Fire Station. Essex County Council 1960 with dramatic practice tower.

Raphael Park
Part of the parkland that surrounded Gidea Hall. Named after Sir Herbert Raphael, a Liberal MP, who presented it to the town in 1904. It is one of a series of parks which stretch northwards from the railway line at Romford to Havering atte Bower. Much of it is grassland with trees and shrubs but the western area is a nature conservation area and the western boundary of the park follows the line of Black's Brook. The brook is dammed at the junction with Main Road to form a shallow lake with two wooded islands.

Reed Pond Walk
Houses in this road were designed for the 1911 competition.
An overgrown central green and copse set aside as an open area and is now a registered village green,
23 designed by Clough Williams-Ellis although chimneystacks have been removed. Regency Revival
28 designed by Crickmer
29 at the bend in the road designed by Edwin Gunn for 'the typical suburban family with one servant’. The chimney is to one side to allow for a servant’s bedroom in the attic.
30 designed by Crickmer
31 designed in Old English style by Reginald Longden may have won 2nd prize in the £500 class of house
32 designed by Cecil A. Sharp this has a long range to the street and a thick chimneystack and Colour washed brick mixed
33 designed by Parker & Unwin with Voyseyesq features. Inside Moveable partitions allowed for the subdivision of the main room.
36 by M.H. Baillie Scott as a non-identical pair, linked by a low wall, to no 38. Has pargetting of grape vines and inside, fire grates with similar motifs 'modelled by Mr. Bankart'. This was shown as a furnished house for the exhibition with 'wall hangings and fabrics made by the Deutsche Werkstatten', cottage furniture by Heal's. In the front garden is the base of a small sundial, designed by Scott.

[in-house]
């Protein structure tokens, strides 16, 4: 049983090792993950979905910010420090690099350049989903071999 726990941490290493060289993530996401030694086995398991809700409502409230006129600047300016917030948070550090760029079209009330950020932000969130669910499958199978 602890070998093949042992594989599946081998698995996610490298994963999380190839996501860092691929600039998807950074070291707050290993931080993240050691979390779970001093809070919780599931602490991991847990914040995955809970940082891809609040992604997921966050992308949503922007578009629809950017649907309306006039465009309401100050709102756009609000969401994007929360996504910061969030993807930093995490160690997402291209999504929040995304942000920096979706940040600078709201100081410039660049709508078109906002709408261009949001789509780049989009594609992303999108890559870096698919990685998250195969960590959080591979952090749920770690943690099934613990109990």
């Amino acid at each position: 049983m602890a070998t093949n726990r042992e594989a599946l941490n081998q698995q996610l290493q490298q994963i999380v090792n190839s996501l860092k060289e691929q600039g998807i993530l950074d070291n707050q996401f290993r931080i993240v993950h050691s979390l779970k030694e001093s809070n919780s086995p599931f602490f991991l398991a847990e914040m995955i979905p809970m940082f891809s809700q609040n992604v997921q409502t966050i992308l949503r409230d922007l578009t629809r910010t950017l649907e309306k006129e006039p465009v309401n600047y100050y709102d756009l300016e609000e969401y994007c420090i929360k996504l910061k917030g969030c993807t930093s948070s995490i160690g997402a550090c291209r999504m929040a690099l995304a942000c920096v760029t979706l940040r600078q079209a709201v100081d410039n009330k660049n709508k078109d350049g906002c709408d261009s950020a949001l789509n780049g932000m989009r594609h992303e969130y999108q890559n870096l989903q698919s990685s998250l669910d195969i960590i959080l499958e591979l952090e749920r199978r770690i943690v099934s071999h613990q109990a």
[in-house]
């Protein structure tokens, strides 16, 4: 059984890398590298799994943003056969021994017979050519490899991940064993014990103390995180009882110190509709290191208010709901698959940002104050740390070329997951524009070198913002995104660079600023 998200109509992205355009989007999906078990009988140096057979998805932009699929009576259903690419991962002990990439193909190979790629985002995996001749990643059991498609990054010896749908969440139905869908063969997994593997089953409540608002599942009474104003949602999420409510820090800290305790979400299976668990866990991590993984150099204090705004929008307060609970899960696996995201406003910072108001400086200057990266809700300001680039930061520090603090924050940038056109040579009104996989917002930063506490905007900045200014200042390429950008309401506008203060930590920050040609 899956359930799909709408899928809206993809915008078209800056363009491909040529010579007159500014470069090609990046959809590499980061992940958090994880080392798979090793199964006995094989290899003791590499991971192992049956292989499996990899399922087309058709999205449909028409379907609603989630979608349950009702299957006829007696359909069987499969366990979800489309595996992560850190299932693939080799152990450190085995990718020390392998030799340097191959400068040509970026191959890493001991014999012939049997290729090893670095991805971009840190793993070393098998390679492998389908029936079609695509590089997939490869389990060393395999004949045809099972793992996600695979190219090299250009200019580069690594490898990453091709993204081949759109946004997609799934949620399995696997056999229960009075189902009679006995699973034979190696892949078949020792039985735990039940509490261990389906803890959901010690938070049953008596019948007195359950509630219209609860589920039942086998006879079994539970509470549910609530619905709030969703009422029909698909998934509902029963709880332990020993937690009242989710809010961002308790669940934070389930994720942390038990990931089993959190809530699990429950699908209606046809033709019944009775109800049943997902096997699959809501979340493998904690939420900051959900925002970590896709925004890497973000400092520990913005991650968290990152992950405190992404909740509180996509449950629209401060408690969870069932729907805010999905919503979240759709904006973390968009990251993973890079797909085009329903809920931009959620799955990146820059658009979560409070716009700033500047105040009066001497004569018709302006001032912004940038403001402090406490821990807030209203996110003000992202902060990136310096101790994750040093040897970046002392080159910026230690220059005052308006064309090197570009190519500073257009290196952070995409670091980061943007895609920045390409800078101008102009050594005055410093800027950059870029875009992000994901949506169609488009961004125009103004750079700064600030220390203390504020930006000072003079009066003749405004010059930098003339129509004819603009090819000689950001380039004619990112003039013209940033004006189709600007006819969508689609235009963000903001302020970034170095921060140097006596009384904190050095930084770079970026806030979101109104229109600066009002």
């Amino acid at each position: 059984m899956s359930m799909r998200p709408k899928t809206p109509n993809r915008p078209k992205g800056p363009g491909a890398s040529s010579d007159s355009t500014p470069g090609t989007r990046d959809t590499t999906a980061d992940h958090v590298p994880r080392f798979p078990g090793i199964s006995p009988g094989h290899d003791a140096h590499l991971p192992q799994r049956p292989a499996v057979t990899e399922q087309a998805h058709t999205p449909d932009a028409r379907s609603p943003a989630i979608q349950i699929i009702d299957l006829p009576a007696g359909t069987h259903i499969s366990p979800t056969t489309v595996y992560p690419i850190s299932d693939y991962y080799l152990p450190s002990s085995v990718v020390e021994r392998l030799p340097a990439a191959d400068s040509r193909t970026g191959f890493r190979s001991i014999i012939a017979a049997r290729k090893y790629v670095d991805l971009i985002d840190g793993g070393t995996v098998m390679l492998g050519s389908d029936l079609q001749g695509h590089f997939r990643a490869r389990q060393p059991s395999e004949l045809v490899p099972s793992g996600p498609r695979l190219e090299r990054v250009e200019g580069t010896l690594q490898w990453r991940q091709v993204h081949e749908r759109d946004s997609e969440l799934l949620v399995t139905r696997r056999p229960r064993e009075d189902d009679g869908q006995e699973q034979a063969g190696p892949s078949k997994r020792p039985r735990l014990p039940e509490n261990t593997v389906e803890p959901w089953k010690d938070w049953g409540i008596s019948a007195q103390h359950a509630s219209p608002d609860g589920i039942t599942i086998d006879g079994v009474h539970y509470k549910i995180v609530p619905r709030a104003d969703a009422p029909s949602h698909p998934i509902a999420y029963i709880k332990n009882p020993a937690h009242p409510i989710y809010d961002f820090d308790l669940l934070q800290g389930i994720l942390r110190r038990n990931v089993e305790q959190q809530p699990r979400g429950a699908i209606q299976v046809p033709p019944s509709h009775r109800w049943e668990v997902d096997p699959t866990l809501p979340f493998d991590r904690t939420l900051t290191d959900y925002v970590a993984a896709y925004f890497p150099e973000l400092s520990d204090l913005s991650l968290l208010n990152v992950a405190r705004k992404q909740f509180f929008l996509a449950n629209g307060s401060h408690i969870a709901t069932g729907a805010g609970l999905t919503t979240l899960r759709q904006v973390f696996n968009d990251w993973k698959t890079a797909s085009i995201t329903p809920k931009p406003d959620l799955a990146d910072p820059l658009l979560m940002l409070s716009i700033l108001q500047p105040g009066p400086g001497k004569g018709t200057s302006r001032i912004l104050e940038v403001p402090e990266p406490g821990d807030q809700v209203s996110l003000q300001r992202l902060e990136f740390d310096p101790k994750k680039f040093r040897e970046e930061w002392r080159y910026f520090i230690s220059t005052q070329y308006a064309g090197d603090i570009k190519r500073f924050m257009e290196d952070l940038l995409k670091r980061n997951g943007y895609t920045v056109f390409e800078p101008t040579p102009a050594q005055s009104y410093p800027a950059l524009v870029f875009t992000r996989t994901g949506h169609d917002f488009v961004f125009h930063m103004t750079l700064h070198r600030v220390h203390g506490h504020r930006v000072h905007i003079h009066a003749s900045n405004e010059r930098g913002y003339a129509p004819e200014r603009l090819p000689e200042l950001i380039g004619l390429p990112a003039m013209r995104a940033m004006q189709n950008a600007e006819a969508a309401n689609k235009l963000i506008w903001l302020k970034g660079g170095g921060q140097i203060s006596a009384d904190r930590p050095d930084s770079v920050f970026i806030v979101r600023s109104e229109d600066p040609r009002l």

38 designed by M.H. Baillie Scott one as a non-identical pair, linked by a low wall, with 36.

Risebridge Road
Houses in this road were designed for the 1911 competition.

Romford garden suburb
Some houses in this area were part of the "Romford Garden Suburb" which was held in 1910/11 as an exhibition of town planning on the Gidea Hall and Balgores Estates. It was made up of 159 houses designed by more than 100 prominent architects. A competition was held for the best designs of houses costing £500 and £375. The project was promoted by a company founded by three Liberal MP's linked to Hampstead Gardens Suburb - Herbert Raphael, John Tudor Walters and Charles McCurdy. A later exhibition was held in the 1930s.

1 comment:

Chiltern Birder said...

I was brought up in Rise Park in the 50s and some of the names I recognise only from the map:
Bob's Lane - always known locally as Dirty Dick's although there was never any story to go with the name.
Rise Park Parade - simply The White Shops due to the whitewashed rendering.
Raphael Park - always known as Raphaels Park.
Blacks Brook - the name simply wasn't known locally, the brooks in Rise Park and Raphaels Park never had specific names.